Tuesday, June 07, 2011

Stop Apologizing for the Stimulus

The president needs to make the case for his economic policies, not hide from them.

The White House may hope to dismiss last week's dismal jobs data as a "little bump,"
but the reality is that the state of the economy is dire. President
Obama must acknowledge the economic malaise. Then he can make the
powerful and true case that the policies he has been pursuing are
correct while the Republican alternatives are horrendous canards.

alarming that once again we are letting the Republican candidates'
rhetoric and near-hysterical fear of government spending distort the
national debate and keep us from the more dramatic economic changes we
still need.

The lessons of the Great Recession and the semi-recovery are clear:

  1. Keynes was, and is, right.
    Though much-maligned by Greenspan neo-libertarians, government spending
    in the absence of private sector demand can resuscitate an economy. The
    stimulus bill worked. It saved millions of jobs, generated demand when
    there was none, and kept the economy from near total collapse. The
    unemployment rate kept going up, but it would have been so much worse
    without it. Take a look at the data. There is no doubt that the jobs picture stabilized and then improved after the stimulus kicked in.
  2. Targeted government intervention works. Carefully
    calibrated government intervention in individual sectors can return
    those sectors to solvency and also force needed reform when done
    properly. The auto bailouts are a case study in wise use of capital both
    to overcome a short-term cash flow crisis and to impose necessary
    structural changes. The bank bailout was only a partial success, because
    although the sector was returned to solvency, the needed reforms were
    not imposed. Hence the social gains have been much more limited. But
    both sectors prove that government can play a hugely important and
    positive role as a lender of last resort.
  3. An individual health insurance mandate works.
    Look at the Massachusetts example. The requirement that people pay for
    their coverage when they can do so overcomes an enormous free-rider
    problem, as both Newt Gingrich and Mitt Romney have admitted, and it
    saves the government huge sums of money. The president should offer a
    full-throated defense of the mandate invoking both Romney and Gingrich.
  4. Making the Bush tax cuts permanent has not created jobs.
    The lack of job growth is driven by inadequate demand and excess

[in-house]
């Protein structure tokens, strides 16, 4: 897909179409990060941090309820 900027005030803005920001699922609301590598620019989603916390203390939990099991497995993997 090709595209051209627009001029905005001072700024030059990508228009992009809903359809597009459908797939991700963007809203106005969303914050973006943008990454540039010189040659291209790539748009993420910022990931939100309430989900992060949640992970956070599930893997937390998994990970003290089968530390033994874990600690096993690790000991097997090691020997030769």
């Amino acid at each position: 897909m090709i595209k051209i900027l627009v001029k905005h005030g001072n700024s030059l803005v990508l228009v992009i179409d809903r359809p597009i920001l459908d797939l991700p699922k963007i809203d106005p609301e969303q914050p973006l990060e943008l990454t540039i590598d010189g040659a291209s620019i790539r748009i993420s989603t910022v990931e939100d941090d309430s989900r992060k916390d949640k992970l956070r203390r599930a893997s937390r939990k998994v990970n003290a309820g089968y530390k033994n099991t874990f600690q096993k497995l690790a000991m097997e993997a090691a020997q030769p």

capacity. Marginal tax rates at this point have a minimal impact.
  5. The housing crisis still needs to be addressed head-on.
    Too many homeowners—especially unemployed homeowners—have mortgages
    they can't afford, and this will be a drag on the economy for years to
    come. We know we can't depend on the housing sector to provide
    significant growth during the next few years, but we also must ensure
    that it doesn't drag us down. The failure to require significant
    mortgage reform as part of the bank bailout was an egregious policy
  6. Joblessness—not the deficit—should be our immediate policy concern.
    The debt crisis is real—but in the medium and long term, not the short
    term. The market is still saying to the U.S. government: We want to lend
    to you. While the issue of long-term entitlement costs looms, it will
    not metastasize for a decade or so. The immediate crisis is joblessness
    and the resulting anemic growth rate. If growth remains in the range of
    1.8 percent to 2 percent, we will never generate enough revenue to
    balance our books. If growth accelerates to 4 percent, then deficits
    will organically decline. Priming the pump to increase growth is the
    imperative. Leave the deficit to next year.

All this argues
for a more robust presidential response. He should trumpet the success
of the stimulus, not just the bailout of Chrysler. He should starting
pushing back against the Tea Party's rhetoric.

president should go to bat for Keynes, for Roosevelt, for the policy
tools that have worked. He should again challenge the deregulatory,
Hoover-based-thinking that created the mess we are in. We need a
full-throated defense of the policies of the past several years, not
meekness and apology.

The stimulus worked: The president needs to make the case for his economic policies, not hide from them. - By Eliot Spitzer - Slate Magazine

Wednesday, June 01, 2011

The most important political story?

The most important political story in America
is that its government — distressingly like those under assault in a
dozen nations across the globe — has become almost entirely unresponsive
to the nation’s needs and its citizens’ concerns. It’s become
profoundly corrupt, representing only the needs of the richest of the
rich and the interests of corporate oligarchs, and uncaring about
everyone else. And there’s virtually no check on this accelerating
decline in governmental accountability.

Not a single important problem that really matters to most Americans is
being addressed, let alone responsibly, in Congress or those Biden
meetings. All of the sound and fury in the nation’s capital that pundits
think are “news” is just posturing over things that are not, and never
have been, actual problems, let alone crises. And even for those
contrived issues, the “solutions” being considered are completely at
odds with the wishes of the American people — which is why the
discussions are happening behind closed doors.

... I think we'll move the deck chairs to the port side today.